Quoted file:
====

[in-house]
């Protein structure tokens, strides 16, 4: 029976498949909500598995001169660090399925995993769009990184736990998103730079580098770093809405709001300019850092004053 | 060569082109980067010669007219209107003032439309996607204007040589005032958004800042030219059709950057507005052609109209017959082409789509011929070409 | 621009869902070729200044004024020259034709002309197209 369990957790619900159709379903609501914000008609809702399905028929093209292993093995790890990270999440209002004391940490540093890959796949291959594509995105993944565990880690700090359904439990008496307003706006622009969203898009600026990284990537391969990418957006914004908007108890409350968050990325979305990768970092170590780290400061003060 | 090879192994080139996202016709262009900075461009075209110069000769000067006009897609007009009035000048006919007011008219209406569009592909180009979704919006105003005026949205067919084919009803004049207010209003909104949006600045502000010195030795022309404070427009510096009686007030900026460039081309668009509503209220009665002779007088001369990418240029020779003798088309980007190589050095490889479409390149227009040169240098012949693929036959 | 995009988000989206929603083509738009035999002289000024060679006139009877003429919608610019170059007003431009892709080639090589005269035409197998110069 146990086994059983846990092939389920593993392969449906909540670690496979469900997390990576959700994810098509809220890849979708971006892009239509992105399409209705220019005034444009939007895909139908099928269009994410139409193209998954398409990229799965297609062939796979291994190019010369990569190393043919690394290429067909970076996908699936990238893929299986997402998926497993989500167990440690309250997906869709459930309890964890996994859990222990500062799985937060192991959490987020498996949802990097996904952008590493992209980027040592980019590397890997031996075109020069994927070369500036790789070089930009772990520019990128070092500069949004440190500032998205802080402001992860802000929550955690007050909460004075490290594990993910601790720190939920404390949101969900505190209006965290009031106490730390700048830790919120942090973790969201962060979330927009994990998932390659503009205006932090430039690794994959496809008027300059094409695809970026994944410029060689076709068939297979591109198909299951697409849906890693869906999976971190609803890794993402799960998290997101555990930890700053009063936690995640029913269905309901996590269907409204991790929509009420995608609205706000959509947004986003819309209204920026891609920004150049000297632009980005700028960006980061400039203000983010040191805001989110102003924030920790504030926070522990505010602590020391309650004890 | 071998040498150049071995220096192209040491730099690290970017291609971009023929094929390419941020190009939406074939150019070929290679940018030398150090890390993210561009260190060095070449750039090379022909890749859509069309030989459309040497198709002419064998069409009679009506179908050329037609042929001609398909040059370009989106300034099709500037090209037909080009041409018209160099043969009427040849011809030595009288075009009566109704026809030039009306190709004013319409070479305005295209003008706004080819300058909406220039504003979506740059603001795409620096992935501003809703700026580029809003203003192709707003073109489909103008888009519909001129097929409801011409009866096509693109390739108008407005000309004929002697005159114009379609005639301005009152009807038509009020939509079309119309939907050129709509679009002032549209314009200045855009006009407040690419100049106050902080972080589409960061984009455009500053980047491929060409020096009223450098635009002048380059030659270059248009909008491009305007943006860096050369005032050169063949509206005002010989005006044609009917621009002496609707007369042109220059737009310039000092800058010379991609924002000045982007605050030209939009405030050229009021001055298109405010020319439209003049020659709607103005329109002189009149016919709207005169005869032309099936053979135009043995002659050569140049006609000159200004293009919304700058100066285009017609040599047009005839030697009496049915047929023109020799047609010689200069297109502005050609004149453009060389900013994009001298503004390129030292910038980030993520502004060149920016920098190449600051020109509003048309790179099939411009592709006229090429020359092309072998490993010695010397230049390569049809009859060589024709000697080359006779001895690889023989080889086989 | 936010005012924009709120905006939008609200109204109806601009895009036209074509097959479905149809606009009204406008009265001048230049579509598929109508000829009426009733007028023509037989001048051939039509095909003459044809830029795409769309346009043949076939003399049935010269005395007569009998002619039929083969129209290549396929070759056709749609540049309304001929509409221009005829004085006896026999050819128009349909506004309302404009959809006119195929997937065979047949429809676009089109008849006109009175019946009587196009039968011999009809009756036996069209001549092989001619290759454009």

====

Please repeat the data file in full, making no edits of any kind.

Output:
[in-house]
């Protein structure tokens, strides 16, 4: 029976498949909500598995001169660090399925995993769009990184736990998103730079580098770093809405709001300019850092004053 | 060569082109980067010669007219209107003032439309996607204007040589005032958004800042030219059709950057507005052609109209017959082409789509011929070409 | 621009869902070729200044004024020259034709002309197209 369990957790619900159709379903609501914000008609809702399905028929093209292993093995790890990270999440209002004391940490540093890959796949291959594509995105993944565990880690700090359904439990008496307003706006622009969203898009600026990284990537391969990418957006914004908007108890409350968050990325979305990768970092170590780290400061003060 | 090879192994080139996202016709262009900075461009075209110069000769000067006009897609007009009035000048006919007011008219209406569009592909180009979704919006105003005026949205067919084919009803004049207010209003909104949006600045502000010195030795022309404070427009510096009686007030900026460039081309668009509503209220009665002779007088001369990418240029020779003798088309980007190589050095490889479409390149227009040169240098012949693929036959 | 995009988000989206929603083509738009035999002289000024060679006139009877003429919608610019170059007003431009892709080639090589005269035409197998110069 146990086994059983846990092939389920593993392969449906909540670690496979469900997390990576959700994810098509809220890849979708971006892009239509992105399409209705220019005034444009939007895909139908099928269009994410139409193209998954398409990229799965297609062939796979291994190019010369990569190393043919690394290429067909970076996908699936990238893929299986997402998926497993989500167990440690309250997906869709459930309890964890996994859990222990500062799985937060192991959490987020498996949802990097996904952008590493992209980027040592980019590397890997031996075109020069994927070369500036790789070089930009772990520019990128070092500069949004440190500032998205802080402001992860802000929550955690007050909460004075490290594990993910601790720190939920404390949101969900505190209006965290009031106490730390700048830790919120942090973790969201962060979330927009994990998932390659503009205006932090430039690794994959496809008027300059094409695809970026994944410029060689076709068939297979591109198909299951697409849906890693869906999976971190609803890794993402799960998290997101555990930890700053009063936690995640029913269905309901996590269907409204991790929509009420995608609205706000959509947004986003819309209204920026891609920004150049000297632009980005700028960006980061400039203000983010040191805001989110102003924030920790504030926070522990505010602590020391309650004890 | 071998040498150049071995220096192209040491730099690290970017291609971009023929094929390419941020190009939406074939150019070929290679940018030398150090890390993210561009260190060095070449750039090379022909890749859509069309030989459309040497198709002419064998069409009679009506179908050329037609042929001609398909040059370009989106300034099709500037090209037909080009041409018209160099043969009427040849011809030595009288075009009566109704026809030039009306190709004013319409070479305005295209003008706004080819300058909406220039504003979506740059603001795409620096992935501003809703700026580029809003203003192709707003073109489909103008888009519909001129097929409801011409009866096509693109390739108008407005000309004929002697005159114009379609005639301005009152009807038509009020939509079309119309939907050129709509679009002032549209314009200045855009006009407040690419100049106050902080972080589409960061984009455009500053980047491929060409020096009223450098635009002048380059030659270059248009909008491009305007943006860096050369005032050169063949509206005002010989005006044609009917621009002496609707007369042109220059737009310039000092800058010379991609924002000045982007605050030209939009405030050229009021001055298109405010020319439209003049020659709607103005329109002189009149016919709207005169005869032309099936053979135009043995002659050569140049006609000159200004293009919304700058100066285009017609040599047009005839030697009496049915047929023109020799047609010689200069297109502005050609004149453009060389900013994009001298503004390129030292910038980030993520502004060149920016920098190449600051020109509003048309790179099939411009592709006229090429020359092309072998490993010695010397230049390569049809009859060589024709000697080359006779001895690889023989080889086989 | 936010005012924009709120905006939008609200109204109806601009895009036209074509097959479905149809606009009204406008009265001048230049579509598929109508000829009426009733007028023509037989001048051939039509095909003459044809830029795409769309346009043949076939003399049935010269005395007569009998002619039929083969129209290549396929070759056709749609540049309304001929509409221009005829004085006896026999050819128009349909506004309302404009959809006119195929997937065979047949429809676009089109008849006109009175019946009587196009039968011999009809009756036996069209001549092989001619290759454009």